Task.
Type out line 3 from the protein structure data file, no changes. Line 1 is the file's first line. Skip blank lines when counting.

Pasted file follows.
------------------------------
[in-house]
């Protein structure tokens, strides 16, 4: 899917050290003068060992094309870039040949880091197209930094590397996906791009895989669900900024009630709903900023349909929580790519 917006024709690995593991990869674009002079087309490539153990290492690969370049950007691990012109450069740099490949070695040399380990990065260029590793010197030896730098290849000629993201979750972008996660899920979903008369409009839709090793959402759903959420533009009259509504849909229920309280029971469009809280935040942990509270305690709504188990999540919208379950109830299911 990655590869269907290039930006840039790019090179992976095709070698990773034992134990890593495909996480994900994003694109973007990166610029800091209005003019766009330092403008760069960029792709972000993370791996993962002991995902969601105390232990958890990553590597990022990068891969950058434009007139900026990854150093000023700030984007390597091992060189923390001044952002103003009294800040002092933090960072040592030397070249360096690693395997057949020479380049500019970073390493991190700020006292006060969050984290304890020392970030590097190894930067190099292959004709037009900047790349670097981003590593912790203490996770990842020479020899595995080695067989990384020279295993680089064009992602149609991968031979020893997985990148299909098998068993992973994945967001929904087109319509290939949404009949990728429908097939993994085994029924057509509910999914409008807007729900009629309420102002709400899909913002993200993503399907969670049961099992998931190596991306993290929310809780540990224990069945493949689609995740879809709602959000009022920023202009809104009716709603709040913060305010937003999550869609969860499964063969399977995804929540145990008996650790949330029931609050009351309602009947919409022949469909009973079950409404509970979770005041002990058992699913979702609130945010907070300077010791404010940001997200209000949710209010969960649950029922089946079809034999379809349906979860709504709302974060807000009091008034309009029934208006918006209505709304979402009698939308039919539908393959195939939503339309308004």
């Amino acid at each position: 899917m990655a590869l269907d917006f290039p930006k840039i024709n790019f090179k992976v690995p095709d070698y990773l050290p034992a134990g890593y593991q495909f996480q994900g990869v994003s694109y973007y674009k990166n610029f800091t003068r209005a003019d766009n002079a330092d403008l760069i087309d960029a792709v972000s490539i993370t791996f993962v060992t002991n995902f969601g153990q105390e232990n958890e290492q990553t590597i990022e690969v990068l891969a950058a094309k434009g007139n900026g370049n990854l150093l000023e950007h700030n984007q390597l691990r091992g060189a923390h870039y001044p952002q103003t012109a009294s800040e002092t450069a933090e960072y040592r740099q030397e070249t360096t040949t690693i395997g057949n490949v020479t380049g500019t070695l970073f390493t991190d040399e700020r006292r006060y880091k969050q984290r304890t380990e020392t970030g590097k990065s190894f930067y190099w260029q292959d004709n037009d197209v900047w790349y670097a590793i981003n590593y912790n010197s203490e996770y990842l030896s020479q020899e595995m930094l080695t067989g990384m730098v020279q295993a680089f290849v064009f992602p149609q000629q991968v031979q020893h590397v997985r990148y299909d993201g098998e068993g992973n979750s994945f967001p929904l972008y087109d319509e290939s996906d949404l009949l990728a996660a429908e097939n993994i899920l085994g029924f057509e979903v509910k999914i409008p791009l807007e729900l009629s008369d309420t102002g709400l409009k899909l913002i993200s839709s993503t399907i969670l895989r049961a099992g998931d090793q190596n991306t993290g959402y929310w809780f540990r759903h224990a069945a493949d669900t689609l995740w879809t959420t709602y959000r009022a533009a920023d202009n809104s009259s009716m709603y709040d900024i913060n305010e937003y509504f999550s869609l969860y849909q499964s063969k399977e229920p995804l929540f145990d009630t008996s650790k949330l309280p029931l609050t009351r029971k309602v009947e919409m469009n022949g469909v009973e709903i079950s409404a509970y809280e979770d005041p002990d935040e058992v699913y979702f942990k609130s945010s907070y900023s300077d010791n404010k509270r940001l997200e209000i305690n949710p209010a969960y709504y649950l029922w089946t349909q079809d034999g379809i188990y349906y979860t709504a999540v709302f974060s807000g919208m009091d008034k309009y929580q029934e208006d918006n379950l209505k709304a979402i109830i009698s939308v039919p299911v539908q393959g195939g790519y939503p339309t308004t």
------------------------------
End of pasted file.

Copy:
């Amino acid at each position: 899917m990655a590869l269907d917006f290039p930006k840039i024709n790019f090179k992976v690995p095709d070698y990773l050290p034992a134990g890593y593991q495909f996480q994900g990869v994003s694109y973007y674009k990166n610029f800091t003068r209005a003019d766009n002079a330092d403008l760069i087309d960029a792709v972000s490539i993370t791996f993962v060992t002991n995902f969601g153990q105390e232990n958890e290492q990553t590597i990022e690969v990068l891969a950058a094309k434009g007139n900026g370049n990854l150093l000023e950007h700030n984007q390597l691990r091992g060189a923390h870039y001044p952002q103003t012109a009294s800040e002092t450069a933090e960072y040592r740099q030397e070249t360096t040949t690693i395997g057949n490949v020479t380049g500019t070695l970073f390493t991190d040399e700020r006292r006060y880091k969050q984290r304890t380990e020392t970030g590097k990065s190894f930067y190099w260029q292959d004709n037009d197209v900047w790349y670097a590793i981003n590593y912790n010197s203490e996770y990842l030896s020479q020899e595995m930094l080695t067989g990384m730098v020279q295993a680089f290849v064009f992602p149609q000629q991968v031979q020893h590397v997985r990148y299909d993201g098998e068993g992973n979750s994945f967001p929904l972008y087109d319509e290939s996906d949404l009949l990728a996660a429908e097939n993994i899920l085994g029924f057509e979903v509910k999914i409008p791009l807007e729900l009629s008369d309420t102002g709400l409009k899909l913002i993200s839709s993503t399907i969670l895989r049961a099992g998931d090793q190596n991306t993290g959402y929310w809780f540990r759903h224990a069945a493949d669900t689609l995740w879809t959420t709602y959000r009022a533009a920023d202009n809104s009259s009716m709603y709040d900024i913060n305010e937003y509504f999550s869609l969860y849909q499964s063969k399977e229920p995804l929540f145990d009630t008996s650790k949330l309280p029931l609050t009351r029971k309602v009947e919409m469009n022949g469909v009973e709903i079950s409404a509970y809280e979770d005041p002990d935040e058992v699913y979702f942990k609130s945010s907070y900023s300077d010791n404010k509270r940001l997200e209000i305690n949710p209010a969960y709504y649950l029922w089946t349909q079809d034999g379809i188990y349906y979860t709504a999540v709302f974060s807000g919208m009091d008034k309009y929580q029934e208006d918006n379950l209505k709304a979402i109830i009698s939308v039919p299911v539908q393959g195939g790519y939503p339309t308004t």